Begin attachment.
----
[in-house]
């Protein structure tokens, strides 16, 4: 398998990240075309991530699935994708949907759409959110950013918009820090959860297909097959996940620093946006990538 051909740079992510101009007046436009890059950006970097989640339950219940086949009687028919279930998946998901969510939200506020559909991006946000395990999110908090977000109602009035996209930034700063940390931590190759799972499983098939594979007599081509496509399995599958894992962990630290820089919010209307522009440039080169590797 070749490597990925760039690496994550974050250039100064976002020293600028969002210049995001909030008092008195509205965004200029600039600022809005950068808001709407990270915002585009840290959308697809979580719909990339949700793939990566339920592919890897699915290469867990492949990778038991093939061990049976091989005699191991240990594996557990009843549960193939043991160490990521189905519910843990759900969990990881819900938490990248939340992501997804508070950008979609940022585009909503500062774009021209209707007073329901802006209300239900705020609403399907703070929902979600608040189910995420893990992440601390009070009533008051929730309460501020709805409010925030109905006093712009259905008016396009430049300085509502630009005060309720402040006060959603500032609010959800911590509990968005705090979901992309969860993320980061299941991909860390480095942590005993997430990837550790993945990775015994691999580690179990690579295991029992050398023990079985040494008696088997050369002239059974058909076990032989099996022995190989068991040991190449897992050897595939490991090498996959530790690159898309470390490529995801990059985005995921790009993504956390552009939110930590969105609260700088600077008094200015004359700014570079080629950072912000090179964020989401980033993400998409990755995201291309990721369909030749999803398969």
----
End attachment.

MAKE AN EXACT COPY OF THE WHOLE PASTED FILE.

[in-house]
């Protein structure tokens, strides 16, 4: 398998990240075309991530699935994708949907759409959110950013918009820090959860297909097959996940620093946006990538 051909740079992510101009007046436009890059950006970097989640339950219940086949009687028919279930998946998901969510939200506020559909991006946000395990999110908090977000109602009035996209930034700063940390931590190759799972499983098939594979007599081509496509399995599958894992962990630290820089919010209307522009440039080169590797 070749490597990925760039690496994550974050250039100064976002020293600028969002210049995001909030008092008195509205965004200029600039600022809005950068808001709407990270915002585009840290959308697809979580719909990339949700793939990566339920592919890897699915290469867990492949990778038991093939061990049976091989005699191991240990594996557990009843549960193939043991160490990521189905519910843990759900969990990881819900938490990248939340992501997804508070950008979609940022585009909503500062774009021209209707007073329901802006209300239900705020609403399907703070929902979600608040189910995420893990992440601390009070009533008051929730309460501020709805409010925030109905006093712009259905008016396009430049300085509502630009005060309720402040006060959603500032609010959800911590509990968005705090979901992309969860993320980061299941991909860390480095942590005993997430990837550790993945990775015994691999580690179990690579295991029992050398023990079985040494008696088997050369002239059974058909076990032989099996022995190989068991040991190449897992050897595939490991090498996959530790690159898309470390490529995801990059985005995921790009993504956390552009939110930590969105609260700088600077008094200015004359700014570079080629950072912000090179964020989401980033993400998409990755995201291309990721369909030749999803398969």